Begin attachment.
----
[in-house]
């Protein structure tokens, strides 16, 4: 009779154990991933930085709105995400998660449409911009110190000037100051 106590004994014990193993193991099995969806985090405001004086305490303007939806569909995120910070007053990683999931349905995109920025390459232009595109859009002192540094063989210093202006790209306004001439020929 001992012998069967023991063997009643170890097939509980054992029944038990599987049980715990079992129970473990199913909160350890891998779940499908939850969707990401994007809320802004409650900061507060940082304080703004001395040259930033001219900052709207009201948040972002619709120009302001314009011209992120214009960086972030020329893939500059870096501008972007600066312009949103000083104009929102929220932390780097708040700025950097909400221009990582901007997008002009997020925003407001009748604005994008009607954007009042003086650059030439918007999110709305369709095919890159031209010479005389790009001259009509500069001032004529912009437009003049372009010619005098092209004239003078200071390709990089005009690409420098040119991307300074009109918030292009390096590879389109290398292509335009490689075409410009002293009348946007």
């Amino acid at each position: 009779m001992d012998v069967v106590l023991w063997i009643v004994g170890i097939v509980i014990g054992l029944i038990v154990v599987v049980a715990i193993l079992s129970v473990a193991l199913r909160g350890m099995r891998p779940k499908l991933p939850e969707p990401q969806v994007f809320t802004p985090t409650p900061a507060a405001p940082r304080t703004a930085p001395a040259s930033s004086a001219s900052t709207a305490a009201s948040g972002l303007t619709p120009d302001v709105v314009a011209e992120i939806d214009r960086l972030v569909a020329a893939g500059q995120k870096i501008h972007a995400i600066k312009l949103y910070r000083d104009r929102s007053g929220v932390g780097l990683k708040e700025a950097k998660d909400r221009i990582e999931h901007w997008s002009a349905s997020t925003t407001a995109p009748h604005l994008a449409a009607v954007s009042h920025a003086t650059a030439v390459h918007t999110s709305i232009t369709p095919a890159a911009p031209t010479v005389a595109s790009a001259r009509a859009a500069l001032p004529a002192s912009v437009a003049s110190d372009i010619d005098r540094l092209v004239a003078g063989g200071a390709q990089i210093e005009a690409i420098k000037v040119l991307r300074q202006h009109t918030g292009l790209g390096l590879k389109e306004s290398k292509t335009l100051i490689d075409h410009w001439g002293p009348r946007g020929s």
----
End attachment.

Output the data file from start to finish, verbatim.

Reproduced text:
[in-house]
């Protein structure tokens, strides 16, 4: 009779154990991933930085709105995400998660449409911009110190000037100051 106590004994014990193993193991099995969806985090405001004086305490303007939806569909995120910070007053990683999931349905995109920025390459232009595109859009002192540094063989210093202006790209306004001439020929 001992012998069967023991063997009643170890097939509980054992029944038990599987049980715990079992129970473990199913909160350890891998779940499908939850969707990401994007809320802004409650900061507060940082304080703004001395040259930033001219900052709207009201948040972002619709120009302001314009011209992120214009960086972030020329893939500059870096501008972007600066312009949103000083104009929102929220932390780097708040700025950097909400221009990582901007997008002009997020925003407001009748604005994008009607954007009042003086650059030439918007999110709305369709095919890159031209010479005389790009001259009509500069001032004529912009437009003049372009010619005098092209004239003078200071390709990089005009690409420098040119991307300074009109918030292009390096590879389109290398292509335009490689075409410009002293009348946007």
């Amino acid at each position: 009779m001992d012998v069967v106590l023991w063997i009643v004994g170890i097939v509980i014990g054992l029944i038990v154990v599987v049980a715990i193993l079992s129970v473990a193991l199913r909160g350890m099995r891998p779940k499908l991933p939850e969707p990401q969806v994007f809320t802004p985090t409650p900061a507060a405001p940082r304080t703004a930085p001395a040259s930033s004086a001219s900052t709207a305490a009201s948040g972002l303007t619709p120009d302001v709105v314009a011209e992120i939806d214009r960086l972030v569909a020329a893939g500059q995120k870096i501008h972007a995400i600066k312009l949103y910070r000083d104009r929102s007053g929220v932390g780097l990683k708040e700025a950097k998660d909400r221009i990582e999931h901007w997008s002009a349905s997020t925003t407001a995109p009748h604005l994008a449409a009607v954007s009042h920025a003086t650059a030439v390459h918007t999110s709305i232009t369709p095919a890159a911009p031209t010479v005389a595109s790009a001259r009509a859009a500069l001032p004529a002192s912009v437009a003049s110190d372009i010619d005098r540094l092209v004239a003078g063989g200071a390709q990089i210093e005009a690409i420098k000037v040119l991307r300074q202006h009109t918030g292009l790209g390096l590879k389109e306004s290398k292509t335009l100051i490689d075409h410009w001439g002293p009348r946007g020929s």